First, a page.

Thursday, 11 June 2015

Borders landfill tax burden calculated by forgotten formula


An investigation by Not Just Sheep and Rugby suggests the failure to deliver a functioning waste treatment plant for the Borders over the last 12 years could be costing significant amounts per month in increased landfill tax.

Following the collapse of Scottish Borders Council's massive 24-year contract with New Earth Solutions (NES) earlier this year the local authority was asked to divulge the projected additional payments of landfill tax over the five years from 2013/18.

If councillors had proceeded with their original (2010) project for a conventional treatment facility at Easter Langlee on the outskirts of Galashiels up to 80% of refuse would have been diverted from landfill on the completion of the plant in 2013.

But instead, for reasons which have never been made public, elected members decided in October 2012 to embark on a much more ambitious - and extremely risky - scheme involving untested technology to convert waste to energy. Eventually that dangerous strategy led to the complete collapse of the entire project at great public cost.

The council's response to a Freedom of Information request for the extra landfill costs produced the following response: "For the period in question 2013/18 there is no additional gate fee [cost of disposal] or landfill tax costs as a consequence of terminating the contract with NES."

However, this is not the first Borders waste treatment project to hit the skids. Between 2003 and 2008 SBC and neighbouring local authorities were involved in another initiative which must have cost many millions of pounds and huge amounts of staff time plus the inevitable commissioning of expensive consultants.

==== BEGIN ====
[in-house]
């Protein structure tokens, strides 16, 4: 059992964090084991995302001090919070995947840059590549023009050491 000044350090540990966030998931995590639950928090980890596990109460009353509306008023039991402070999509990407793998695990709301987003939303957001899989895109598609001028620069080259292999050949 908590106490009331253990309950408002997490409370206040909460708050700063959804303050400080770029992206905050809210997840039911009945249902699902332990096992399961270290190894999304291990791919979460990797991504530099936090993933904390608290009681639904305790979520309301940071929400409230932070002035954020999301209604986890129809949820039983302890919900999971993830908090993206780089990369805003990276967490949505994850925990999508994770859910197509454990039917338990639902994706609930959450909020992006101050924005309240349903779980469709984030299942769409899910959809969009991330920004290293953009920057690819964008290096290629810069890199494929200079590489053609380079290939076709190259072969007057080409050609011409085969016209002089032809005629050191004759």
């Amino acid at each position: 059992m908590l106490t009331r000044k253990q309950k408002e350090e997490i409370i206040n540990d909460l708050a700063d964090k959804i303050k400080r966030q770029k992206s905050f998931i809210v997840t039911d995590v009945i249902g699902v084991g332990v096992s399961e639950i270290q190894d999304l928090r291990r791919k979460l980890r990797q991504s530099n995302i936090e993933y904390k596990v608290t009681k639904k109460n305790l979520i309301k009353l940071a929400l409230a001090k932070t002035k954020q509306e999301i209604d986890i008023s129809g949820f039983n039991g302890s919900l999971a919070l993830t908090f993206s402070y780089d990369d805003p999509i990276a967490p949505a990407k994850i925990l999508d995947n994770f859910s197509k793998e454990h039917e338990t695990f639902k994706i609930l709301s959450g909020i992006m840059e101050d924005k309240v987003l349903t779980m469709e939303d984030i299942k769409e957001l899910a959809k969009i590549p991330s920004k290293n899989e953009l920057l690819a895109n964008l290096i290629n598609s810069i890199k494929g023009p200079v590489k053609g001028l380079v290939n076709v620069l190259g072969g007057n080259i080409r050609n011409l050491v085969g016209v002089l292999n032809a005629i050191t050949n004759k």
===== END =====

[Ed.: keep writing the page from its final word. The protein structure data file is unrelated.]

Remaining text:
It was known as the Lothian & Borders Area Waste Plan (LBAWP), and it worked on a project to produce a single waste strategy for the entire south-east of Scotland. The task was enormous. The area was generating 555,000 tonnes of municipal waste per year including 68,000 tonnes in the Borders, equivalent to 12% of the overall total.

An extensive collection of documents relating to LBAWP - abandoned in the face of policy changes at Scottish Government level - remain available online. They show that even back in 2007 when 77% of waste was being landfilled there was an urgent need for action if future diversion targets had any chance of achievement.

Included in the array of documentation is a report written in 2007 which contains disturbing predictions of additional landfill fines and landfill tax which the five partner authorities would face unless the project was delivered. The increased penalties and taxes were due to kick in during 2013.

According to the report which was considered by SBC: "Any delay at this point exposes the five councils to the potential of landfill fines of £1.5 million for each month delay by 2013. In addition, the councils are exposed at 2013 to increased landfill tax of over £700,000 per month for delay."

The system of fines remains suspended, but penalties could be reintroduced at any time.

When the report was produced SBC was facing 12% of those additional overall costs by 2013. It works out at £180,000 per month in potential fines plus £90,000 per month in additional landfill costs.

So as things stood back in 2007 those respective extra fines and taxes over the five years from 2013 to 2018 would total £10.8 million and £5.4 million respectively.

No doubt the improved recycling rates and other initiatives have resulted in considerably lower landfill bills than those calculated from the LBAWP formula. At the same time it is hard to believe all of the predicted additional costs have been eradicated.

But it is clear expenditure on waste treatment would have been substantially below current levels had Borders councillors stuck with the original 2011 decision for the construction of the conventional facility rather than the alternative which had to be abandoned because of technological and funding issues.

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